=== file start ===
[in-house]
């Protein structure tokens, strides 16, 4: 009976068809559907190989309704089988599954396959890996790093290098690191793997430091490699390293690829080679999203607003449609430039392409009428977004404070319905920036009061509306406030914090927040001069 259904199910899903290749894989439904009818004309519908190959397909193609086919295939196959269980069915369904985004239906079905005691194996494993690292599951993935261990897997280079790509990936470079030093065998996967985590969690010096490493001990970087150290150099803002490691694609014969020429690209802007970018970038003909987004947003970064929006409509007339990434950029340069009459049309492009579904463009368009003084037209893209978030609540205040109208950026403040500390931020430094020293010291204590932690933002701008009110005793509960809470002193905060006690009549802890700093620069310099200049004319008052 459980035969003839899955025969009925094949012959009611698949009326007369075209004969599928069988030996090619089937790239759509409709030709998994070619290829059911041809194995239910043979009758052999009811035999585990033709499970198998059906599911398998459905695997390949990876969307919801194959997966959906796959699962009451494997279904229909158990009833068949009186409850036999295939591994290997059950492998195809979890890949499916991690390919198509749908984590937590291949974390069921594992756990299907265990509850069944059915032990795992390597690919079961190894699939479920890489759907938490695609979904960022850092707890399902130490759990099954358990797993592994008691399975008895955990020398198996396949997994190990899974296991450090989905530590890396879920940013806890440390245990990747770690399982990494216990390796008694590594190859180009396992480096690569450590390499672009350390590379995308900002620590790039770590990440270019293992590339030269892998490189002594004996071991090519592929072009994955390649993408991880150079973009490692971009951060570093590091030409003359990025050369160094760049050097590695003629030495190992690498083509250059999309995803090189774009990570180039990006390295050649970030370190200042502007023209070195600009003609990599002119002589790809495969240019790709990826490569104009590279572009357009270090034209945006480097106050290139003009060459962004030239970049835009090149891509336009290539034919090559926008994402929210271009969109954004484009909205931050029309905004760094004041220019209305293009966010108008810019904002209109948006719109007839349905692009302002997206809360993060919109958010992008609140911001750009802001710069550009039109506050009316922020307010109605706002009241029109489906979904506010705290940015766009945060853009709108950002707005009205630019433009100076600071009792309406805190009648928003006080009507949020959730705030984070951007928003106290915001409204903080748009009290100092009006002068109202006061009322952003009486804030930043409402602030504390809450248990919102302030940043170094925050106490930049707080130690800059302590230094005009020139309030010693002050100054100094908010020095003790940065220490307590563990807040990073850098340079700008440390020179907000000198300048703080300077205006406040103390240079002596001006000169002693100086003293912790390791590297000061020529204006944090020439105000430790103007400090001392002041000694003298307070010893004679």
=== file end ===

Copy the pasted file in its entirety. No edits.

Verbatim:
[in-house]
């Protein structure tokens, strides 16, 4: 009976068809559907190989309704089988599954396959890996790093290098690191793997430091490699390293690829080679999203607003449609430039392409009428977004404070319905920036009061509306406030914090927040001069 259904199910899903290749894989439904009818004309519908190959397909193609086919295939196959269980069915369904985004239906079905005691194996494993690292599951993935261990897997280079790509990936470079030093065998996967985590969690010096490493001990970087150290150099803002490691694609014969020429690209802007970018970038003909987004947003970064929006409509007339990434950029340069009459049309492009579904463009368009003084037209893209978030609540205040109208950026403040500390931020430094020293010291204590932690933002701008009110005793509960809470002193905060006690009549802890700093620069310099200049004319008052 459980035969003839899955025969009925094949012959009611698949009326007369075209004969599928069988030996090619089937790239759509409709030709998994070619290829059911041809194995239910043979009758052999009811035999585990033709499970198998059906599911398998459905695997390949990876969307919801194959997966959906796959699962009451494997279904229909158990009833068949009186409850036999295939591994290997059950492998195809979890890949499916991690390919198509749908984590937590291949974390069921594992756990299907265990509850069944059915032990795992390597690919079961190894699939479920890489759907938490695609979904960022850092707890399902130490759990099954358990797993592994008691399975008895955990020398198996396949997994190990899974296991450090989905530590890396879920940013806890440390245990990747770690399982990494216990390796008694590594190859180009396992480096690569450590390499672009350390590379995308900002620590790039770590990440270019293992590339030269892998490189002594004996071991090519592929072009994955390649993408991880150079973009490692971009951060570093590091030409003359990025050369160094760049050097590695003629030495190992690498083509250059999309995803090189774009990570180039990006390295050649970030370190200042502007023209070195600009003609990599002119002589790809495969240019790709990826490569104009590279572009357009270090034209945006480097106050290139003009060459962004030239970049835009090149891509336009290539034919090559926008994402929210271009969109954004484009909205931050029309905004760094004041220019209305293009966010108008810019904002209109948006719109007839349905692009302002997206809360993060919109958010992008609140911001750009802001710069550009039109506050009316922020307010109605706002009241029109489906979904506010705290940015766009945060853009709108950002707005009205630019433009100076600071009792309406805190009648928003006080009507949020959730705030984070951007928003106290915001409204903080748009009290100092009006002068109202006061009322952003009486804030930043409402602030504390809450248990919102302030940043170094925050106490930049707080130690800059302590230094005009020139309030010693002050100054100094908010020095003790940065220490307590563990807040990073850098340079700008440390020179907000000198300048703080300077205006406040103390240079002596001006000169002693100086003293912790390791590297000061020529204006944090020439105000430790103007400090001392002041000694003298307070010893004679």